Search America's historic newspaper pages from 1789-1963 or use the U.S. Newspaper Directory to find information about American newspapers published between 1690-present. Chronicling America is sponsored jointly by the National Endowment for the Humanities external link and the Library of Congress. Learn more
About The Waco evening news. (Waco, Tex.) 1891-1894
Waco, Tex. (1891-1894)
- The Waco evening news. : (Waco, Tex.) 1891-1894
- Place of publication:
- Waco, Tex.
- Geographic coverage:
- Hill & Ivy
- Dates of publication:
- -v. 7, no. 58 (Sept. 21, 1894).
- Began Oct. 1891.
- Waco (Tex.)--Newspapers.
- Archived issues are available in digital format as part of the Library of Congress Chronicling America online collection.
- Description based on: Vol. 4, no. 73 (Oct. 5, 1891).
- sn 86088201
- Preceding Titles:
- Succeeding Titles:
- Related Titles:
- Related Links:
- View complete holdings information
- First Issue Last Issue
The Waco Evening News
Established in 1888, the Waco Evening News was one of several newspapers published by the firms Hill and Ivy and The News Co. The Evening News became the Waco Daily News in 1889. By 1892, its successor, the Waco Weekly News, claimed the "Largest Circulation of any Paper in Central Texas," with over 10,000 subscribers. The paper measured roughly 19 x 22 inches, with eight pages of local, state, national, and international news. Subscriptions cost $0.50 per month or $5.00 annually. In 1892, the News Printing Company declared itself "The Official Organ of the City of Waco," a claim made previously by the Waco Daily Examiner.
Many articles were received from outside sources rather than being written by agents of the Evening News. Prominently featured on every page were advertisements ranging from the men's clothing store, Sanger Brothers, to train schedules, classifieds, tonics, and everything in between. The Evening News routinely touted Democratic platforms and published lists of every party member running for office, from the President of the United States and the Governor of Texas down to local officials. Quotations representing the editor's political beliefs were sometimes featured below the subscription information on the second page of the paper. R. Christopher, who served as the editor and general manager in January 1892, selected a saying of Thomas Jefferson: "I am for free commerce with all nations," and the paper urged a "regular business men's revival" at an 1892 Waco Board of Trade meeting. By September of that same year, the paper was advertised as "The Only Democratic Daily in Central Texas."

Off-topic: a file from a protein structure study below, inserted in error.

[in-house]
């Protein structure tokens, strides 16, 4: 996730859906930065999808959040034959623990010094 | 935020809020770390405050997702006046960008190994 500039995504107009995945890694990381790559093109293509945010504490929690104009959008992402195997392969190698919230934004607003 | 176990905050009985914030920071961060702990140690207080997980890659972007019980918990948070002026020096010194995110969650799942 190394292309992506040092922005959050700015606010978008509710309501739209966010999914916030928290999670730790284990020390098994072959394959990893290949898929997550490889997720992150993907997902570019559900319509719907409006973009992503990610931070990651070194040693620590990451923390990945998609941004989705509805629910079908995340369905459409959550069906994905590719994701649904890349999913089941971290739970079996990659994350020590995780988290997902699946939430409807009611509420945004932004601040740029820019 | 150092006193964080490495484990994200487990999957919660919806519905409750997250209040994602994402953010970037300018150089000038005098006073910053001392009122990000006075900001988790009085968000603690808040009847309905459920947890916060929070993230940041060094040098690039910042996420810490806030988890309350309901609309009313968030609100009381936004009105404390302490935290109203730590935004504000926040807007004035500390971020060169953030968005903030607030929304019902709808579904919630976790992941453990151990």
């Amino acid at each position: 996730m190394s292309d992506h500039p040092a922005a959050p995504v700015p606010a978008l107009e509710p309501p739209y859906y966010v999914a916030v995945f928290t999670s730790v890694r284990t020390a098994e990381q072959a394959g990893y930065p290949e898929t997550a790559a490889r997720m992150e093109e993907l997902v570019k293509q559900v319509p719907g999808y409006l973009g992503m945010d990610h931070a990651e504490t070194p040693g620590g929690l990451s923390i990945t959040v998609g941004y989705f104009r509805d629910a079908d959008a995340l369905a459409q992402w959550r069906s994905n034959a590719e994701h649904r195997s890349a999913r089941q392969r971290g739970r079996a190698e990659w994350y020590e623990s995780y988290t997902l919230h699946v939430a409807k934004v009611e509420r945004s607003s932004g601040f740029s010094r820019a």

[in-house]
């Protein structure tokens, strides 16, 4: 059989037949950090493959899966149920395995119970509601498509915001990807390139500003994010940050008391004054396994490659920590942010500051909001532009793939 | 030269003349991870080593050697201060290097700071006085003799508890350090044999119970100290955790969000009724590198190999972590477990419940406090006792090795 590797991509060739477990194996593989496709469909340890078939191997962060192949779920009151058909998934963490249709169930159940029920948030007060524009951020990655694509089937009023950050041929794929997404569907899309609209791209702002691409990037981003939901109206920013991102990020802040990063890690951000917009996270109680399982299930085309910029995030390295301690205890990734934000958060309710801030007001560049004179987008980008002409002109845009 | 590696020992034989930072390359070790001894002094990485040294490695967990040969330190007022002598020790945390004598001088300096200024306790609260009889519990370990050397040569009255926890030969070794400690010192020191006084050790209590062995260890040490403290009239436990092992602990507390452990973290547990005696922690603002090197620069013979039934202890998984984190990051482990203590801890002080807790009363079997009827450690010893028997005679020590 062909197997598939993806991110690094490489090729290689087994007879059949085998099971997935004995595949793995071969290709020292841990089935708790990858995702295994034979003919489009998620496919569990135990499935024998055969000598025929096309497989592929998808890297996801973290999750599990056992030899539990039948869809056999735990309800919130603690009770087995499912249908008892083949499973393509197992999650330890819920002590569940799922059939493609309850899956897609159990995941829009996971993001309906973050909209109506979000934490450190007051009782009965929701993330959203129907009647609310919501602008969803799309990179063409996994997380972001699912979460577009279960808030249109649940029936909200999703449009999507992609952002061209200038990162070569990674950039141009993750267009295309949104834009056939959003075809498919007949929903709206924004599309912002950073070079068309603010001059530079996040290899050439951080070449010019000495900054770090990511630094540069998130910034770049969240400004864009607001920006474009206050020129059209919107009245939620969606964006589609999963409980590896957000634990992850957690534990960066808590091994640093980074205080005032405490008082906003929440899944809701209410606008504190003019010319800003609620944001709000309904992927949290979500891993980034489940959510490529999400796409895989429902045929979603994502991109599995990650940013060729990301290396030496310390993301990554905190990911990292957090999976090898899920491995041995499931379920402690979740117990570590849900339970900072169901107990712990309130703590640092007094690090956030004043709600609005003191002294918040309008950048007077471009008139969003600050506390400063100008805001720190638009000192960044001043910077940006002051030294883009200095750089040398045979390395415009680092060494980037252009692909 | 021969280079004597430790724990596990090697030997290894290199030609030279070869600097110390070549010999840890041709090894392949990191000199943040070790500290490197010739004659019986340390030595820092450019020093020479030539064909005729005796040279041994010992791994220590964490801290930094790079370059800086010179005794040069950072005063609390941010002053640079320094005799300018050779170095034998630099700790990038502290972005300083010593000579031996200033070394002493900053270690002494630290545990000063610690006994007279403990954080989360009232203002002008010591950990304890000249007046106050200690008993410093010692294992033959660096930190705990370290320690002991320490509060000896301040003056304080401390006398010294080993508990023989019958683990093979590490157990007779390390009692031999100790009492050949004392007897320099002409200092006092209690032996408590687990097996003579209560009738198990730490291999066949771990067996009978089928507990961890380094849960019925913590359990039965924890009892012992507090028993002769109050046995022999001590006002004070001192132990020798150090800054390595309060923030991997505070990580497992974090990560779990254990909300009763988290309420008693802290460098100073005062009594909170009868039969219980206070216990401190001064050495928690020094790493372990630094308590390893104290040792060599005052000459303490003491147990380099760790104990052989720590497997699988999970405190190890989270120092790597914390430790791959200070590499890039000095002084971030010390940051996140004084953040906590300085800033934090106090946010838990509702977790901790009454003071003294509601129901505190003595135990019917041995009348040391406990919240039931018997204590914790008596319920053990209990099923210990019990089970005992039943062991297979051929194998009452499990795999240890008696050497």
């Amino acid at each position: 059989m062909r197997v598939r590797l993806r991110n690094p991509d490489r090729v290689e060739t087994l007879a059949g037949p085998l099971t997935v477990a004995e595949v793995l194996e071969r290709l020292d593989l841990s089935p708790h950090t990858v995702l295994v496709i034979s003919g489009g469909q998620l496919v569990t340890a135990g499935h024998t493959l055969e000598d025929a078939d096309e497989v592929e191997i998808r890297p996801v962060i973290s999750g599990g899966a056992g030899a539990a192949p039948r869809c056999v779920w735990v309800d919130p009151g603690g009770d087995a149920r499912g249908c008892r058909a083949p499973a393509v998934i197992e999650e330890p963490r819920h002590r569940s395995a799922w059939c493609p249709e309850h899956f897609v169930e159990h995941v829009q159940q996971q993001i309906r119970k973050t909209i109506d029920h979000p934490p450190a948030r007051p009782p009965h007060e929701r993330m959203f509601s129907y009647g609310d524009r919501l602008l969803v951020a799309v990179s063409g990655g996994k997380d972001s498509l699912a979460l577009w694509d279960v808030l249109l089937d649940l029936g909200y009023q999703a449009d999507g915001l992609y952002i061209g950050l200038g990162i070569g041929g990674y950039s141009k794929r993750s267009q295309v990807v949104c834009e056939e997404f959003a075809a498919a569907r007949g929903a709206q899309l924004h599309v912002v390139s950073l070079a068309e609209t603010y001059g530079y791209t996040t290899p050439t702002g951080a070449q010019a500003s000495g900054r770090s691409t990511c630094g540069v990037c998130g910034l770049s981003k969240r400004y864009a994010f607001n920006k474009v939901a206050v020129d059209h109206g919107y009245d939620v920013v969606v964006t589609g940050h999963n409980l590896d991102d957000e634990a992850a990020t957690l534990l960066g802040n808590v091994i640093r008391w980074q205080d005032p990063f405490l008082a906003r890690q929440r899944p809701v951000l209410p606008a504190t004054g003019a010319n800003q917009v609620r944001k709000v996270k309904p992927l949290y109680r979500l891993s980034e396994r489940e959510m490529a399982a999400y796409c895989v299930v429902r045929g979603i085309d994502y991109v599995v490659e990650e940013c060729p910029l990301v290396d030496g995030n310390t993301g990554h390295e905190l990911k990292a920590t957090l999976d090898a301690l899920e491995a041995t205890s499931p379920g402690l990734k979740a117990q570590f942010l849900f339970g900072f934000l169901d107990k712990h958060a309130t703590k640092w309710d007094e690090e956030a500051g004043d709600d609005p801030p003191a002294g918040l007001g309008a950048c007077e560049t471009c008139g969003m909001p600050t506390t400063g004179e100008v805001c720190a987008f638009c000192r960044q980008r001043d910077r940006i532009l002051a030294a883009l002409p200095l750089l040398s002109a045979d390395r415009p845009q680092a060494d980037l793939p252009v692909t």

The Waco Evening News experienced several changes in management in its early years. The News Company served as the paper's initial publisher. In 1889, the Fort Worth Daily Gazette reported that W. A. White sold his share in the paper to F. S. Ivy, creating the firm of Hill & Ivy, which later acted as publishers. By 1891, the company had a staff of four employees, with J. R. Bennett serving as president, manager, and editor; M. B. Davis as associate editor; S. L. Jones as city editor; and J. S. Hill as secretary. Bennett sold his share of the paper to R. Christopher in July 1891, but returned as president of the company by the end of 1892.
The paper was published as the Waco Evening News until May 7, 1889, when it became the Waco Daily News. It again changed titles to become the Waco Evening News in October 1891. The News Company also published a weekly paper under several different titles, including the Waco News and the Waco Weekly News. In 1894, the Waco Evening News became the Waco Morning News, which ceased in 1895.
Provided by: University of North Texas; Denton, TX